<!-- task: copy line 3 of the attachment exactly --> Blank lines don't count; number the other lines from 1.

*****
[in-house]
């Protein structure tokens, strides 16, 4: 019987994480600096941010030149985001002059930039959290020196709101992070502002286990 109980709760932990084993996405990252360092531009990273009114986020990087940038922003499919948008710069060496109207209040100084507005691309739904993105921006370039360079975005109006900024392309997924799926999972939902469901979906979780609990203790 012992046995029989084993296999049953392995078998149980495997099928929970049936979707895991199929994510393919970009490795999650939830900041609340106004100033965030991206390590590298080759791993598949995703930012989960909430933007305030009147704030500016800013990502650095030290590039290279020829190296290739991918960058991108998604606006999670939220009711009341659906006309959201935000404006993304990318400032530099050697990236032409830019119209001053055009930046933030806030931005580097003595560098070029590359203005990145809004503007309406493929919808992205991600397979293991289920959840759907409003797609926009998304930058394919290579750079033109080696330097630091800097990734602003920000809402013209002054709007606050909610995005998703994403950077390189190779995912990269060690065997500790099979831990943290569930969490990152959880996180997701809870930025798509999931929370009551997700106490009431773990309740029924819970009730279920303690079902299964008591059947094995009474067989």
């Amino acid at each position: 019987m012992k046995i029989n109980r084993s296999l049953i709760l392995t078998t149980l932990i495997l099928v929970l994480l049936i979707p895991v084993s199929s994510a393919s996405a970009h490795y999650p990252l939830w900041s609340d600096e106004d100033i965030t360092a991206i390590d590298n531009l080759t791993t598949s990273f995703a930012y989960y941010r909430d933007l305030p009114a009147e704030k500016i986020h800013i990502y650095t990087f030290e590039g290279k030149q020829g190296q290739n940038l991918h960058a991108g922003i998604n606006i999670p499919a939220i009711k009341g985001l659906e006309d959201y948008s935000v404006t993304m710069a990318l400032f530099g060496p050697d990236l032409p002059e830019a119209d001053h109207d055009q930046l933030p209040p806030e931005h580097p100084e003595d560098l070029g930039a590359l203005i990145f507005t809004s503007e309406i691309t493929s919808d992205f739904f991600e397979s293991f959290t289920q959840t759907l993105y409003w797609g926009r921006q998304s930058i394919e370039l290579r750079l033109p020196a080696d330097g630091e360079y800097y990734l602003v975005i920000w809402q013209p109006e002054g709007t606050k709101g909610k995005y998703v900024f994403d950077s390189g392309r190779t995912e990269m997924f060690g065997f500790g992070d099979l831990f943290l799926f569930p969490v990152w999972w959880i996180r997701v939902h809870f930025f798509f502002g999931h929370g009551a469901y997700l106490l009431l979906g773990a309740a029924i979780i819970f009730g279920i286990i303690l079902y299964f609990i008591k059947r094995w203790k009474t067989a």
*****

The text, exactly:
């Amino acid at each position: 019987m012992k046995i029989n109980r084993s296999l049953i709760l392995t078998t149980l932990i495997l099928v929970l994480l049936i979707p895991v084993s199929s994510a393919s996405a970009h490795y999650p990252l939830w900041s609340d600096e106004d100033i965030t360092a991206i390590d590298n531009l080759t791993t598949s990273f995703a930012y989960y941010r909430d933007l305030p009114a009147e704030k500016i986020h800013i990502y650095t990087f030290e590039g290279k030149q020829g190296q290739n940038l991918h960058a991108g922003i998604n606006i999670p499919a939220i009711k009341g985001l659906e006309d959201y948008s935000v404006t993304m710069a990318l400032f530099g060496p050697d990236l032409p002059e830019a119209d001053h109207d055009q930046l933030p209040p806030e931005h580097p100084e003595d560098l070029g930039a590359l203005i990145f507005t809004s503007e309406i691309t493929s919808d992205f739904f991600e397979s293991f959290t289920q959840t759907l993105y409003w797609g926009r921006q998304s930058i394919e370039l290579r750079l033109p020196a080696d330097g630091e360079y800097y990734l602003v975005i920000w809402q013209p109006e002054g709007t606050k709101g909610k995005y998703v900024f994403d950077s390189g392309r190779t995912e990269m997924f060690g065997f500790g992070d099979l831990f943290l799926f569930p969490v990152w999972w959880i996180r997701v939902h809870f930025f798509f502002g999931h929370g009551a469901y997700l106490l009431l979906g773990a309740a029924i979780i819970f009730g279920i286990i303690l079902y299964f609990i008591k059947r094995w203790k009474t067989a």